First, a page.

Local Governments Opposed to Larger and Heavier Trucks Home > News > Local governments opposed to larger and heavier trucks 1,500 members of local governments
It’s estimated to cost $210,000 to operate one truck annually, based on running 120,000 miles. Fleet owners say expenses that contribute to this number seem to be out of their control, as the industry relies heavily on supply and demand figures.
For instance, smaller logistics companies cannot necessarily control driver pay. For carriers to maintain qualified drivers in a highly saturated market, they must pay competitive wages. However, carriers can’t control larger industry forces such as the fluctuating cost of fuel. To add, trucking equipment and material prices are based on their current value in the market, meaning that there’s no guarantee for cost savings with newer materials.
In 2023, Amazon will be spending $200 million on safety technology across its entire transportation network, including middle-mile and last-mile fleets. Udit Madan, vice president of Amazon Transportation, said the company is already seeing progression toward the outlined goals in accordance with the U.S. Department of Transportation’s National Roadway Safety Strategy (NRSS).
“It’s our belief that the technology we create, along with innovations spearheaded by our industry partners, can raise the bar on safety and reduce crash frequency and severity. And in many cases, these innovations are better for the environment too.”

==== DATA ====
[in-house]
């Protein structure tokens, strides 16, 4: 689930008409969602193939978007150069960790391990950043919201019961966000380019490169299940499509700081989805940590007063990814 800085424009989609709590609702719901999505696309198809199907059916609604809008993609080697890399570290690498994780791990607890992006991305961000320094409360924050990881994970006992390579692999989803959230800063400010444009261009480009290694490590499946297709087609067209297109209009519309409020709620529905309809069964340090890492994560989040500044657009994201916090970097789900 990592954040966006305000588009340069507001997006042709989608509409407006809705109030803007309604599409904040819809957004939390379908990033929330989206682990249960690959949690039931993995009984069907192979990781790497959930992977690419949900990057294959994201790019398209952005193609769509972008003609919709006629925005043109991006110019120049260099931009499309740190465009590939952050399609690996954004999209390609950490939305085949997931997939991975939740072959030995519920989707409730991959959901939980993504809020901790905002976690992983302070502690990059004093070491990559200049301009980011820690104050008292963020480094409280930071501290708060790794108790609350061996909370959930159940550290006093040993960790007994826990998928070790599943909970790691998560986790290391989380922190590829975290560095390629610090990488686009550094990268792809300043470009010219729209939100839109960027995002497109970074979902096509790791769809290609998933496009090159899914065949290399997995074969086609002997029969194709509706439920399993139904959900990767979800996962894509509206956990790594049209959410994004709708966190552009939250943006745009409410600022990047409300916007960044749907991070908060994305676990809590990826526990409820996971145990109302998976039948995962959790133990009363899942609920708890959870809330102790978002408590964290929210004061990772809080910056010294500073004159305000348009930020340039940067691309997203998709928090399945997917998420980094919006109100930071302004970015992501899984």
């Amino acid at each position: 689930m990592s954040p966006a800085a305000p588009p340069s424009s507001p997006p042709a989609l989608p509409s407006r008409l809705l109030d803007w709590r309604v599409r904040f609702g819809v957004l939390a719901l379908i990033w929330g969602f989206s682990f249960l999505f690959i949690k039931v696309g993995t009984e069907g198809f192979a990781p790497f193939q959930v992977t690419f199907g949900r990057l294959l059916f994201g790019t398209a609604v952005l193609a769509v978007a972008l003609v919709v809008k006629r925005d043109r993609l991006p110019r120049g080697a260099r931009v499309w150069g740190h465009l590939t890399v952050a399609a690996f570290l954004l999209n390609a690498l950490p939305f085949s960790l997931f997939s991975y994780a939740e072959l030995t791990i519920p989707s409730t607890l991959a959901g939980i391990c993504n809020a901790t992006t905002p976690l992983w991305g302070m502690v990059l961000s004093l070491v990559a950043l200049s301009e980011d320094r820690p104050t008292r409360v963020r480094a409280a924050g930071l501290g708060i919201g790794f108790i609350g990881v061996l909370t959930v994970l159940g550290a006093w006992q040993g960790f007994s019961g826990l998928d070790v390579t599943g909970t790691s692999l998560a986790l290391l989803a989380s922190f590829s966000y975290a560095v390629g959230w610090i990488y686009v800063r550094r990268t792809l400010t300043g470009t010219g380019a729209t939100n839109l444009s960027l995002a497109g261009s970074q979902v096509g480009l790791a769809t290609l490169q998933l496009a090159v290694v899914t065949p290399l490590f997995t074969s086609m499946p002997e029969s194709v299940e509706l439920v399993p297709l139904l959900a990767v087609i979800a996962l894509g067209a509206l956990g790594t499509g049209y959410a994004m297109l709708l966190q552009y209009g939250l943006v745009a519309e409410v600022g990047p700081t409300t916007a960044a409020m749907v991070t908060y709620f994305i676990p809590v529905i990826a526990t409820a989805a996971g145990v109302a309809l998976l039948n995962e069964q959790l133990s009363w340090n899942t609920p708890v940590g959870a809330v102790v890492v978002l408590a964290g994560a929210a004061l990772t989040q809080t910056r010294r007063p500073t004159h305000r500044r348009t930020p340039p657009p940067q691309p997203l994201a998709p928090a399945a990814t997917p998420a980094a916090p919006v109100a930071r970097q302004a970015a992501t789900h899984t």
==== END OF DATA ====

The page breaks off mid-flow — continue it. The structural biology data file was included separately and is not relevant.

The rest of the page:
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With these innovations in safety technology, insurance premiums are proven to be lowered as each vehicle will be heightened at a new safety standard. Many fleets around the U.S. are currently looking into adopting costly technology for trucking safety, in order to lower insurance costs in the long run.
On top of several safety initiatives to lower insurance costs, the CVSA announced that highway inspectors will focus on anti-lock braking systems (ABS) and cargo securement for inspection road checks in May, in a process to minimize road collisions.
Tennessee’s Trucker Recruiting Campaign Paves the Way for Better Training Home > News > Tennessee’s trucker recruiting campaign paves the way for better training With